US companies opt for short-term debt in bet that yields have peaked
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Borrowers in the $10tn US corporate bond market are shying away from longer-term debt in a bet that soaring borrowing costs are unlikely to last.
Corporate bonds issued so far in 2023 have come with an average 10 years to maturity — the lowest figure in more than a decade, according to data from LSEG that spans both high and low-grade debt.
With investment-grade issuance hitting its highest daily level since 2020 last week, the shortened maturities underscore how companies are adapting their funding strategies to a backdrop of drastically elevated interest rates. Many are hoping that borrowing costs will have fallen when they come to refinance their shorter-dated debt.
“For the most part, companies are preferring to borrow for three, five, seven or 10 years much more than borrowing for 30 years,” said Matt Brill, head of investment-grade credit at $1.5tn-in-assets fund firm Invesco.
“I think that’s just a function of how expensive it’s gotten for companies to borrow versus where it was just a year-and-a-half or so ago,” he added. “You don’t want to be paying this high coupon for any longer than you have to.”
Debt issued in the $8.6tn investment-grade bond market has had an average maturity of almost 10 and a half years so far in 2023, the lowest year-to-date number since the global financial crisis.
The trend is starker for borrowers in the $1.3tn junk market, where maturities have dropped from close to seven years and seven months in 2022 to six in 2023 — the shortest average tenor in records going back to 1990.
The shorter maturities come as US interest rates have climbed from near-zero early last year to a range of 5.25 to 5.5 per cent. In turn, investment-grade yields have shot to almost 6 per cent, from lows of 1.9 per cent in late 2020 when Covid-era stimulus was still washing through the financial system.
“Issuers are trying to stay shorter on the curve because absolute rates are so much higher,” said Maureen O’Connor, head of Wells Fargo’s investment-grade syndicate.
Junk yields now stand at 8.6 per cent on average, up from lows of 4.5 per cent in 2021 — a step-up in costs that analysts say has sparked both shorter-dated maturities and more asset-backed issuance in a bid to reduce interest payments. “Secured” debt, which pledges assets to lenders, has made up a record share of overall high-yield borrowing this year.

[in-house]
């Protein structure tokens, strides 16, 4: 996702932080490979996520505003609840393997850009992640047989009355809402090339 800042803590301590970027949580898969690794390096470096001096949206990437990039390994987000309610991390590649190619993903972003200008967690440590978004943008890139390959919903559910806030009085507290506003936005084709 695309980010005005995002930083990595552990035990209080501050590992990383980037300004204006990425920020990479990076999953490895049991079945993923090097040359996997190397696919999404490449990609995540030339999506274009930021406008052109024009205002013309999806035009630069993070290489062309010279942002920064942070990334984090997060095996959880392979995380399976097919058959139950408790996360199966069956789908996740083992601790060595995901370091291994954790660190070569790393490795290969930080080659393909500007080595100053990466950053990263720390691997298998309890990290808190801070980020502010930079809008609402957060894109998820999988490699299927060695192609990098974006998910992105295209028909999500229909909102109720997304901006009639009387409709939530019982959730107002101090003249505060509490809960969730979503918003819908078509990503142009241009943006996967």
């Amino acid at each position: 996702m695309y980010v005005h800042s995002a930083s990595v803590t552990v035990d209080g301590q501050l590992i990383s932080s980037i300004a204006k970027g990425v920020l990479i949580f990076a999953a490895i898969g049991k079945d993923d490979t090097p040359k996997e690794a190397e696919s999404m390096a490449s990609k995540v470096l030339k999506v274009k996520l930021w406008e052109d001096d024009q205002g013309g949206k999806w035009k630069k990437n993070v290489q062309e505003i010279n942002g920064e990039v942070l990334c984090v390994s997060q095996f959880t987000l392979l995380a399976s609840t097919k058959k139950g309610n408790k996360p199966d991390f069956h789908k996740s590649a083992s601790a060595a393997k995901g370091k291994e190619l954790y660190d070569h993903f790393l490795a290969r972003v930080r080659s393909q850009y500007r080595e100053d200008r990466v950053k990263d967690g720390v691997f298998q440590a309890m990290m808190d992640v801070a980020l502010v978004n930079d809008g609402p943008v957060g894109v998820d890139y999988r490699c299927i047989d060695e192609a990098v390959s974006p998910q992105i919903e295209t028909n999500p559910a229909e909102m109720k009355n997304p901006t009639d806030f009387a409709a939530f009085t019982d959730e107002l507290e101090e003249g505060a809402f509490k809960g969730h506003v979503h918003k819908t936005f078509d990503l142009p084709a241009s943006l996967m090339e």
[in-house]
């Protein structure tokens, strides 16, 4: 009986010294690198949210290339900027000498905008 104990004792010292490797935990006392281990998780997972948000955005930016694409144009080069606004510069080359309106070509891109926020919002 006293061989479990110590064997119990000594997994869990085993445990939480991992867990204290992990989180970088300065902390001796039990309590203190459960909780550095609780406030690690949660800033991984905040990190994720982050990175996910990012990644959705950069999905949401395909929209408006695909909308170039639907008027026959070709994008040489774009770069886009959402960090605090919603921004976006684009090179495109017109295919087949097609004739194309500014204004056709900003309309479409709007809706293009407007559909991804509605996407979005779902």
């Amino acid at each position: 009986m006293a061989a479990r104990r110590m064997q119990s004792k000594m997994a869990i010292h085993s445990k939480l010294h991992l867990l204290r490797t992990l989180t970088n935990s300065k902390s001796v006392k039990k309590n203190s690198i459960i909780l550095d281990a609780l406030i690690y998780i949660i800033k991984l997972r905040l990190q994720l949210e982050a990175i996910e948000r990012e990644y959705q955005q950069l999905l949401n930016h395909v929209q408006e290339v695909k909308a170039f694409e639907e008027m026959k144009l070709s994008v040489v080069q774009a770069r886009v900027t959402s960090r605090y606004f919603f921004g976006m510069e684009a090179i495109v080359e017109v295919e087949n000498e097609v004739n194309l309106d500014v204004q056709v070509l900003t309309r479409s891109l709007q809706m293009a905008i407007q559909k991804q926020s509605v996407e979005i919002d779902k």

However, relatively few companies urgently need to refinance because many used the cheap money on offer at the start of the pandemic to push out debt payments. Overall bond issuance fell last year and is down again in 2023, with investment-grade sales 5 per cent lower at $942bn.
Junk bond issuance has climbed by a third to $108bn this year, compared with a particularly weak 2022.
Investors are divided over whether the Fed will raise rates one more time this year, but expect the central bank to gradually start cutting next year.
“I think most corporations feel like they’ll have a better opportunity to borrow for cheaper — meaning yields will be lower — in 2024 or 2025,” said Brill.
However, some market participants said shorter-dated borrowing reflected investor demand more than companies’ preferences.
Unusually, the Treasury yield curve has been inverted this year — meaning near-term bonds yield more than longer-dated bonds. So while borrowers issuing longer-dated debt will pay a much higher coupon than a few years ago, the cost may be less than for near-term debt.
Richard Zogheb, global head of debt capital markets at Citi, said there was a “push-pull” relationship between investors and companies, in which investors were drawn to shorter maturities, while, conversely, companies would prefer cheaper, longer-term debt.
“The investor base is saying, ‘if I can get five-year paper that yields better than 10-year paper, I’ll take the five-year paper’.”
“What we’ve ended up having to do is structure transactions with a short component and a long component and try to push the investor base into the longer component.”
However, Dominique Toublan at Barclays said maturity preferences depended on the type of investor. Some buyers of junk bonds, who are taking on additional credit risk, might favour the visibility of short-term debt, he said, while long-term investors such as pension funds “would love to be able to lock in these yields” offered by higher grade companies.
“These are yields they haven’t seen in 15 years,” he added.